The Yonaguni monument is one of the most mysterious and strange underwater structures, discovered in 1987 close to one of the Japanese Yaeyama Islands that holds the same name. Seen by many as an intricate artificial structure, the monument was challenged by skeptics, some of whom believe that it is merely an ordered stone formation that has developed naturally. Whatever its origins may be, the monument has stirred controversy in the archeological world, while putting the spotlight on Japan in the mid-1980s, when the underwater structures were discovered.
It is important, first of all, to note that the monument and other megaliths found off the coast of the island feature intricate geometric formations that many people believe couldn’t have formed naturally, without the aid of some form of intelligence. This is the consideration that has led to experts believing the structures are, in fact, artificial in nature. Including twin megaliths that are almost identical in shape and structure, and seem to have been secured in place by someone, the monument also features a trench with two internal 90 degree angles, suggesting that the stone was carved by humans. The debate continues on to this day, as other scientists believe the stone structures to be natural, being formed by earthquakes that are known to sever stones in a roughly ordered fashion.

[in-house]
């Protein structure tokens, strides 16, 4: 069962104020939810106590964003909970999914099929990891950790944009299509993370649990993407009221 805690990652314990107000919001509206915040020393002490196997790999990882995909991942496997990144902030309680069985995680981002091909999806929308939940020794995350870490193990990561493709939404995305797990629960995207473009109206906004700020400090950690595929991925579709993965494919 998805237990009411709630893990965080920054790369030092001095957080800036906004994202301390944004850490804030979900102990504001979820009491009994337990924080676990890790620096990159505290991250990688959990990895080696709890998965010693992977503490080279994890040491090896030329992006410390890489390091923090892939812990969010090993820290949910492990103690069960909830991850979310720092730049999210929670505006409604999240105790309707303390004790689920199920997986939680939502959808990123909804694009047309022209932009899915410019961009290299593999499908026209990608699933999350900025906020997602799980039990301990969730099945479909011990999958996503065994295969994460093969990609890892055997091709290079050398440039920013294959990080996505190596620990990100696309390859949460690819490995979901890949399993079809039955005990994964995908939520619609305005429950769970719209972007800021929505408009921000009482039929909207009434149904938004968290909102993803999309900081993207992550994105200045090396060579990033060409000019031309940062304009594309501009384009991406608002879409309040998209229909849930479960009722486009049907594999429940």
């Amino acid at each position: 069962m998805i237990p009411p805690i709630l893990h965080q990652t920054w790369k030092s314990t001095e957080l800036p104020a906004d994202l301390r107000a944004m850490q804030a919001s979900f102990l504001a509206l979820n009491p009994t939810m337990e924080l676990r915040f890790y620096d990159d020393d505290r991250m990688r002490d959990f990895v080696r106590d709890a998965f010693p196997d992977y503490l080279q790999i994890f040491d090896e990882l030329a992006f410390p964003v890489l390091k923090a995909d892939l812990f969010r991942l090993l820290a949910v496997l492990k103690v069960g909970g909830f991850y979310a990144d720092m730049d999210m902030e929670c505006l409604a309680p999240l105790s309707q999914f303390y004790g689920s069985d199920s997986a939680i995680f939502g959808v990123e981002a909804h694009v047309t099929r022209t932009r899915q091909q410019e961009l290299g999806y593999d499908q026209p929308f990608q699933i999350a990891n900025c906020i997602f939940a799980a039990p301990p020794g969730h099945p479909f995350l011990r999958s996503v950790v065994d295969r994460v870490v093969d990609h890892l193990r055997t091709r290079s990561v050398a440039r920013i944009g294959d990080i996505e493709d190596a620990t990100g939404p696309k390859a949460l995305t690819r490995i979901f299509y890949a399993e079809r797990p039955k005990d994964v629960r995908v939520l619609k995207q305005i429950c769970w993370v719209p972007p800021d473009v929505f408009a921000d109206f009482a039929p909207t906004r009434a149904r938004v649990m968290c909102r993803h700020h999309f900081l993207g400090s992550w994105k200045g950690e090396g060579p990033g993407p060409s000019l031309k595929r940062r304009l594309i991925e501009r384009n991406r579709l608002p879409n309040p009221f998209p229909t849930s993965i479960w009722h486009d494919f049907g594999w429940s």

The director of the local tourist association first discovered the monument in 1987, as he was searching for an appropriate underwater location for observing sharks. Since then, the formation, which was at first believed to be artificial in nature, became considerably popular, and divers from around Japan and the entire world continue to visit and study it. Although the strong currents in the region make it difficult for beginning divers to explore the site, a 1997 expedition and numerous tourists have led to a more thorough and controversial investigation of the monument over the next few years.
Made up of smooth medium sized sandstones and mudstones, the monolith is quite impressive to behold. The stones themselves are believed to be more than 20 million years old; however, the structure may be much younger than that. Placed at about 8 feet from the surface, the monument consists of straight walls, two closely spaced pillars, a triangular depression, a wide ledge and a star-shaped stone that is likened to a platform. The Yonaguni monument can be visited by skilled divers, having become one of the main attractions of the island.